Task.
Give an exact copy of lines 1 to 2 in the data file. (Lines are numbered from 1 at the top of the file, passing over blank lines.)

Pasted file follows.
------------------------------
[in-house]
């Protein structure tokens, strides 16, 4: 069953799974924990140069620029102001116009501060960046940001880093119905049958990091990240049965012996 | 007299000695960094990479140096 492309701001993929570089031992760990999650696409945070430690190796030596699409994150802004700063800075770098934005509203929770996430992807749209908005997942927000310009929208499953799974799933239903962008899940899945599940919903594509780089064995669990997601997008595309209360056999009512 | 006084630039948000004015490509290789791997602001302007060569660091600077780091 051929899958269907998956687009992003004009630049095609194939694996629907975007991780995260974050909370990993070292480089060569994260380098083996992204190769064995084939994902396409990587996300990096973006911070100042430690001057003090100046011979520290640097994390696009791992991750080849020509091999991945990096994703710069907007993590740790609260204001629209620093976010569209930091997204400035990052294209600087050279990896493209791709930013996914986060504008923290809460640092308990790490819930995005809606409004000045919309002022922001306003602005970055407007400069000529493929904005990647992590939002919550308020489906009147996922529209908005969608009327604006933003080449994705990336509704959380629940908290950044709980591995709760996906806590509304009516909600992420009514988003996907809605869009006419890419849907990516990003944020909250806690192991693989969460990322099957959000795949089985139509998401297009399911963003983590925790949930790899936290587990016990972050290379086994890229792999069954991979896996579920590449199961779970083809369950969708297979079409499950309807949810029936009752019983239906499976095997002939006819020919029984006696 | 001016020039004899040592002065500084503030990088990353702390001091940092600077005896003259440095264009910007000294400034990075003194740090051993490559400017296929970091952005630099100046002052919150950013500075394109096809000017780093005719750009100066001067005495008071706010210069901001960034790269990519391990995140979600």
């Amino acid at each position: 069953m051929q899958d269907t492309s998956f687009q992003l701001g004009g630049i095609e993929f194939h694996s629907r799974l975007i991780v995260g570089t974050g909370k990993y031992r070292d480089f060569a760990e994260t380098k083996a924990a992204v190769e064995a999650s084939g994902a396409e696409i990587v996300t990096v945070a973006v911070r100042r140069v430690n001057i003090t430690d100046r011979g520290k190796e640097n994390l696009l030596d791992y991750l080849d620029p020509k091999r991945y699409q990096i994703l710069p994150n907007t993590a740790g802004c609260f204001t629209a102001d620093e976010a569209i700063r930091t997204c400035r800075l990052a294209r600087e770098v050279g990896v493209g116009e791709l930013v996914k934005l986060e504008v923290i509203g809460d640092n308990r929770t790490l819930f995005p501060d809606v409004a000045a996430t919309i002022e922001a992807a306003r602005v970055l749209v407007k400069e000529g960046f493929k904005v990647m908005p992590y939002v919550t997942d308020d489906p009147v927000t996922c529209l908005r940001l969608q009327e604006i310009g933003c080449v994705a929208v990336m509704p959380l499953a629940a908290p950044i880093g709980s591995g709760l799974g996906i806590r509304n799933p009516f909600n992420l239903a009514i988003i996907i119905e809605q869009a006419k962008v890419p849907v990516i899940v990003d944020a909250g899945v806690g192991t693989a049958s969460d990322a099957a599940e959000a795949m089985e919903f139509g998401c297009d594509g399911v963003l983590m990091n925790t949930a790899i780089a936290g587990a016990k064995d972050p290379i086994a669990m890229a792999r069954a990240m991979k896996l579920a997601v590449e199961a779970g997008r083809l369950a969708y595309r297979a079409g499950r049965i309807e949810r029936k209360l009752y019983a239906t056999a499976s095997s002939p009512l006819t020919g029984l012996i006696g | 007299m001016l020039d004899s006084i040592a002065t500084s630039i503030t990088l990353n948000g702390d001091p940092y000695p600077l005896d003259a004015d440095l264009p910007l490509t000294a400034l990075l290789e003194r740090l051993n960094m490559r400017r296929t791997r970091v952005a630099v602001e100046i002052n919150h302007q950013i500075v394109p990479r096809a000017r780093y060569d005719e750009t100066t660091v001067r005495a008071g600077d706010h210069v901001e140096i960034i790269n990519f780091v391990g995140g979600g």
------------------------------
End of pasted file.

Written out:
[in-house]
């Protein structure tokens, strides 16, 4: 069953799974924990140069620029102001116009501060960046940001880093119905049958990091990240049965012996 | 007299000695960094990479140096 492309701001993929570089031992760990999650696409945070430690190796030596699409994150802004700063800075770098934005509203929770996430992807749209908005997942927000310009929208499953799974799933239903962008899940899945599940919903594509780089064995669990997601997008595309209360056999009512 | 006084630039948000004015490509290789791997602001302007060569660091600077780091 051929899958269907998956687009992003004009630049095609194939694996629907975007991780995260974050909370990993070292480089060569994260380098083996992204190769064995084939994902396409990587996300990096973006911070100042430690001057003090100046011979520290640097994390696009791992991750080849020509091999991945990096994703710069907007993590740790609260204001629209620093976010569209930091997204400035990052294209600087050279990896493209791709930013996914986060504008923290809460640092308990790490819930995005809606409004000045919309002022922001306003602005970055407007400069000529493929904005990647992590939002919550308020489906009147996922529209908005969608009327604006933003080449994705990336509704959380629940908290950044709980591995709760996906806590509304009516909600992420009514988003996907809605869009006419890419849907990516990003944020909250806690192991693989969460990322099957959000795949089985139509998401297009399911963003983590925790949930790899936290587990016990972050290379086994890229792999069954991979896996579920590449199961779970083809369950969708297979079409499950309807949810029936009752019983239906499976095997002939006819020919029984006696 | 001016020039004899040592002065500084503030990088990353702390001091940092600077005896003259440095264009910007000294400034990075003194740090051993490559400017296929970091952005630099100046002052919150950013500075394109096809000017780093005719750009100066001067005495008071706010210069901001960034790269990519391990995140979600």